Important to Women in Sport is sharing the voices of women and girls. Our ‘Mum on the Sidelines’ offers a real, authentic and often funny observation of what is stopping girls from taking part in sport by exploring the everyday inequalities that occur on the sidelines and ask you to share yours too. Our mum from the sidelines writes…
When we think about playgrounds, generally, we assume the boys play football, and the girls sit around and chat. Boys will be boys, and girls will be girls… centuries-long stereotypes alive and well in our modern-day schools. Is it time for a change?
We’ve heard the arguments before. The parents of boys insist their sons need lots of space to run around. Their sons enjoy the games of football played during break times. It feeds their physical and mental needs and gives them an outlet from the rigidity of the classroom. Boys taking up space, in the middle; with girls on the periphery, watching and not welcomed. A weird battle of the football players/active boys and the girls who are exiled – either deliberately or by circumstance and chaos.
From an early age, the playground becomes a minefield of gender segregation. Quickly different playground zones are ‘gender marked’. It’s almost like dogs peeing on the lamppost behaviour. The kids rush out to claim their prized area. Any space big enough quickly turns into a makeshift football pitch. The space around the outside, perhaps with a climbing frame or quiet zones are for non-active kids or girls. Generally, these spaces are smaller and more ‘bitty’. If girls wanted to start their own game, the area they are left with often is not conducive to activity.
Are we ‘training’ girls to watch from the sidelines? Are we taking away their ability to be active and spread out in the playground?
I have a boy and two girls. I have seen it from both sides. I have witnessed countless tears because some of the boys cheated during the high stakes lunchtime football competition, and frustrations when younger kids or girls ‘wreck’ the game. I have also listened to many words of frustration from girls who want to be active at breaktimes but aren’t ‘allowed’ or who feel shy at the prospect of being the only girl in an all-boy environment (hmmm sounds like some boardrooms)… Girls who if ‘allowed’ by the boys to play, then get excluded by never being passed the ball
Are we establishing a pattern of behaviour, from the early years, in which the needs of girls come second to boys?
Likely we are setting the foundations for unconscious bias that we will then spend millions of pounds trying to unravel within the workplace later in their lives.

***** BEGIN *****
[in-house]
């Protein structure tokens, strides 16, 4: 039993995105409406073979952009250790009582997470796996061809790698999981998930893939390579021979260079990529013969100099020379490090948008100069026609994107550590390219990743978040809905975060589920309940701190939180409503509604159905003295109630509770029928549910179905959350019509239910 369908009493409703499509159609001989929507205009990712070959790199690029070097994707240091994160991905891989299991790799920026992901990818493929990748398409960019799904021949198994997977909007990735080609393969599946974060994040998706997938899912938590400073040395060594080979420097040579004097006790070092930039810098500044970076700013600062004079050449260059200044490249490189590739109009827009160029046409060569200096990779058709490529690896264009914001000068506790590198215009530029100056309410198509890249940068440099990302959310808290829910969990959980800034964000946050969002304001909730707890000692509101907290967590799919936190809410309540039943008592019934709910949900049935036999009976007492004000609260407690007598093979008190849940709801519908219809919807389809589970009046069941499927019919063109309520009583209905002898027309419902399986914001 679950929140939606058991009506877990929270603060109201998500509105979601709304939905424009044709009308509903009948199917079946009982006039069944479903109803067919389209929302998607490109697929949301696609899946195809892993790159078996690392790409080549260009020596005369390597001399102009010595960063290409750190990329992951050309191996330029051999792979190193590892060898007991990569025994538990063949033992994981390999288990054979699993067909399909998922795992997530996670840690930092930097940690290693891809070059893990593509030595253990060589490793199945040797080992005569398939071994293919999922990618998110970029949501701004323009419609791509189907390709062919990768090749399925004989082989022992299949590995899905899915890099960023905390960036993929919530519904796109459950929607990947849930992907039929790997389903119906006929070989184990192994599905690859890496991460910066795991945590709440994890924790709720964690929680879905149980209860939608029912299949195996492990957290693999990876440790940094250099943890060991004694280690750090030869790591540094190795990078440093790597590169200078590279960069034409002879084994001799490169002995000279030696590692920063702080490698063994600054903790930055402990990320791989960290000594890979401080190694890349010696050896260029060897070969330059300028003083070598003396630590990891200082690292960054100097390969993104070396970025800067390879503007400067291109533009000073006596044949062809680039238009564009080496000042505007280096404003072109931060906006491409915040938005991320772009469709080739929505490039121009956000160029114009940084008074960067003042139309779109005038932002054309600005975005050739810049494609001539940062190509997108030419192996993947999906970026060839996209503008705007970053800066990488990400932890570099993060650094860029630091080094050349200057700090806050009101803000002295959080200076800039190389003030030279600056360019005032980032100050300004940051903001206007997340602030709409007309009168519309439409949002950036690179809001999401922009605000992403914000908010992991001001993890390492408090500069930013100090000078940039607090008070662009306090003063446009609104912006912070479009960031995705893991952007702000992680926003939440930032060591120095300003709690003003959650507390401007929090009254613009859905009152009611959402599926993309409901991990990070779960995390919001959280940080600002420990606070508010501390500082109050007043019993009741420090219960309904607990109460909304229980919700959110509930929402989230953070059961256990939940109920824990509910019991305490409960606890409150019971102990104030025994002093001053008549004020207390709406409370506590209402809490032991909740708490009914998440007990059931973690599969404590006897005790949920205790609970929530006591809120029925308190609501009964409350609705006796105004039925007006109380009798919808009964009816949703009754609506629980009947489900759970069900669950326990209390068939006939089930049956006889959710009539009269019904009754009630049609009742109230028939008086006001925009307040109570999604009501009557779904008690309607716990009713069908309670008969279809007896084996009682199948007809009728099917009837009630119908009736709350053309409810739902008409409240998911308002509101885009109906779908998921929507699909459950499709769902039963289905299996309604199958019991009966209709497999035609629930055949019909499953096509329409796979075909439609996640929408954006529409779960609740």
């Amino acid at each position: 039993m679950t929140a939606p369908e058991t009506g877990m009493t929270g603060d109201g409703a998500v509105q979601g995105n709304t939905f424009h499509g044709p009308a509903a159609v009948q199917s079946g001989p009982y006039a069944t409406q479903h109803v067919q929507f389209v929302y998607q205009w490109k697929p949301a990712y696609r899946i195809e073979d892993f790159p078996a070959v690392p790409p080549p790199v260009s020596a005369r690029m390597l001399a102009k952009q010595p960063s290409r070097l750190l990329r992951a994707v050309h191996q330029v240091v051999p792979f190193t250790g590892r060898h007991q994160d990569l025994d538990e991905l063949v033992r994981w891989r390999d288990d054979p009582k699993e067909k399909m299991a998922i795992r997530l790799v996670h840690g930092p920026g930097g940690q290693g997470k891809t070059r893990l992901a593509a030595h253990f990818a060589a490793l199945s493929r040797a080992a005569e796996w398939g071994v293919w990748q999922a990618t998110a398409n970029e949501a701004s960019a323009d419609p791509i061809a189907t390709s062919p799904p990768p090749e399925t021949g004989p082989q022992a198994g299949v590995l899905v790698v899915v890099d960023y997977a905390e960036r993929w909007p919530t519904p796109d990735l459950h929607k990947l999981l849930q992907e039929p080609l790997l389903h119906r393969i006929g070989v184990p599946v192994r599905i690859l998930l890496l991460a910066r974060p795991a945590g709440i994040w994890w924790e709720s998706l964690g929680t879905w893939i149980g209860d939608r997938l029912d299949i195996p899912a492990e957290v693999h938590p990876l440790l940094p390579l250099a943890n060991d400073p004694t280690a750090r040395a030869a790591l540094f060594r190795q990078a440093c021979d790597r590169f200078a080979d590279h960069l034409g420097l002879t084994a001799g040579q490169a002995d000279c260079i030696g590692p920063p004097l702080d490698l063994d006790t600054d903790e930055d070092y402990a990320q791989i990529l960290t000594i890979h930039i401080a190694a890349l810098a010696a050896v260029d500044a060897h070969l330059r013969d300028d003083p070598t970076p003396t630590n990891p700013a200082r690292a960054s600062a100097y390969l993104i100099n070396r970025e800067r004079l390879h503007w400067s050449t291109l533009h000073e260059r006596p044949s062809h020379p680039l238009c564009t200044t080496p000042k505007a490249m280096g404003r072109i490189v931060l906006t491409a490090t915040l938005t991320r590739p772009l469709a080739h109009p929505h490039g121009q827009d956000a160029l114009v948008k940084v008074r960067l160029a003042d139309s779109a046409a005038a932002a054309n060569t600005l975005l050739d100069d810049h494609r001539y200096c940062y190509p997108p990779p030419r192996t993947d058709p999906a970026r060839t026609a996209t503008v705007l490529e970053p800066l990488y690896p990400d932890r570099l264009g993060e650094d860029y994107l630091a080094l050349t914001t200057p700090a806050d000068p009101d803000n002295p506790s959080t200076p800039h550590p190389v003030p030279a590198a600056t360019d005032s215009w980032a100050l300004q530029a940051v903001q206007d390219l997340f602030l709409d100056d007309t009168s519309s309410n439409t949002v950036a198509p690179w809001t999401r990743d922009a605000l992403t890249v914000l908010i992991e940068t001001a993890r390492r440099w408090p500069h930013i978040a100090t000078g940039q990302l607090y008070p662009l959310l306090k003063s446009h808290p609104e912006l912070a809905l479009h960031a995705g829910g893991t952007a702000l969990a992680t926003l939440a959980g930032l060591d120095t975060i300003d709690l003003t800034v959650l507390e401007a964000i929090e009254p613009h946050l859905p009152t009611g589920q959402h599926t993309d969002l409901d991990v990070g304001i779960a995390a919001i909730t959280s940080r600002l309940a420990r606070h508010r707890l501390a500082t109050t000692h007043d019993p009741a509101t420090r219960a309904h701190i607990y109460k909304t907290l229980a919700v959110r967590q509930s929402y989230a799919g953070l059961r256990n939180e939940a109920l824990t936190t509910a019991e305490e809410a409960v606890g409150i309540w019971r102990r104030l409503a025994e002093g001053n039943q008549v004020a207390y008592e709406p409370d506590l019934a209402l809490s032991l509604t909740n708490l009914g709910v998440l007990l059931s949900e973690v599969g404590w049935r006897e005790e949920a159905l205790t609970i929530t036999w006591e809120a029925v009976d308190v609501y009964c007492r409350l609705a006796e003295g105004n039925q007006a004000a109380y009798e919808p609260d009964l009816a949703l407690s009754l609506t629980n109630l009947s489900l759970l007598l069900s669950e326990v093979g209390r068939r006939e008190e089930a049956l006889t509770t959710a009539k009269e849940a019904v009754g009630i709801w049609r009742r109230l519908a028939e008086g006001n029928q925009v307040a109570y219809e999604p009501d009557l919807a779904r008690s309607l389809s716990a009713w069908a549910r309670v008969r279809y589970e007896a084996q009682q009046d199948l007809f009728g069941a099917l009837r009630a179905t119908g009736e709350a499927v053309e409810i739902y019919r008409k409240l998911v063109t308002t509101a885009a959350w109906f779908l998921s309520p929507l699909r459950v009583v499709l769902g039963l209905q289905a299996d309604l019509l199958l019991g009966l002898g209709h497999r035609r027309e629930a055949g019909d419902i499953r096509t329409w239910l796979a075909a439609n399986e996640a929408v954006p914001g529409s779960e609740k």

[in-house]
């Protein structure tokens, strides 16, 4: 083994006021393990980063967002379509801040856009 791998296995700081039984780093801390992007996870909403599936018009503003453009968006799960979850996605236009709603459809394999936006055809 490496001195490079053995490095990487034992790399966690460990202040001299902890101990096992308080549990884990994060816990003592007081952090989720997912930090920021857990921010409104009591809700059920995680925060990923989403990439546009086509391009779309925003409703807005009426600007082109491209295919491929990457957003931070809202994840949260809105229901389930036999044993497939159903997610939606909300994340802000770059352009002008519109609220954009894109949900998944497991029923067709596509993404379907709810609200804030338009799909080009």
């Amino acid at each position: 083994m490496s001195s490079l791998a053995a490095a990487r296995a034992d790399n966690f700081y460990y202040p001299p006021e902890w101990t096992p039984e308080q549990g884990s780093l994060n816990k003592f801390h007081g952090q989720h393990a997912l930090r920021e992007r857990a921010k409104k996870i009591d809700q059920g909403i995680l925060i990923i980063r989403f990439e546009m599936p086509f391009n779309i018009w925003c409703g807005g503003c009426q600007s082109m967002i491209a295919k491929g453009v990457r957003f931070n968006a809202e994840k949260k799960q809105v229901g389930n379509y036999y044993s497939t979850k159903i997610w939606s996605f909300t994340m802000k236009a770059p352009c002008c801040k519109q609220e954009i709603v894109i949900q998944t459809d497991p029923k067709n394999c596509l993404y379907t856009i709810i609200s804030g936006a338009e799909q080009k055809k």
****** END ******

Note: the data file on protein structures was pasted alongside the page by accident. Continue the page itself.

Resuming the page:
As a society, we have a job to do to bring greater equality to the world in which we live. This greater equality is needed in the workplace, in sport, in schools and even in homes. We have an opportunity to raise a generation of humans who celebrate differences and are creative about problem-solving using these differences as a springboard. And yet, we don’t stop to think about the patterns of behaviour imprinted on children throughout their schooling. Children by and large seem to mix very well in classrooms, yet as soon as it is time to ‘share the playground’, those niceties are forgotten.
This is not about plonking netball courts into schools to facilitate a ‘boys play football and girls play netball’ approach. We need to reflect on how we can keep girls and boys active during school and set up healthy patterns of behaviour that embody respect and tolerance.
A positive outcome of the pandemic has been some schools allowing children to wear their sports kit to school on games/PE/sports days. The benefit of sending kids to school in sports clothes and trainers amplifies the conditions beneficial for activity. Not being constrained by a dress and Mary-Jane patent leather shoes must be a game-changer for many girls. My girls often talk about wanting to go on the monkey bars and doing flips on the play equipment without the embarrassment of others being able to see their underpants. I can see their point!
Let’s tackle this issue by
- Ditching the outdated girls vs boys uniforms and simply allow children to wear clothes appropriate for the level of activity they foresee in their day. If they choose PE/sport kit 5 out of 5 days, consider it a win. Their bodies will be energised, ready to take on their classroom learning activities.
- Developing and promoting mixed sports at breaktimes to encourage a mindset shift, particularly in the early primary years.
- As children get older, allowing for designated slots for girls’ active play and boys active play to ensure both boys and girls recognise the needs for everyone to be active during break times.
- Ensuring we see breaktimes as part of teaching and learning. Making sure formal education doesn’t ‘switch’ off at breaktimes and recognise this as a golden time to set patterns where the needs of girls are valued as much as the needs of boys.
Let’s make some little steps towards creating an environment where girls feel comfortable being active and sporty during school. We will then slowly begin to influence the gender stereotypes and empower girls to thrive. If we can teach our children to share the playground, we have more chance of levelling the playing field.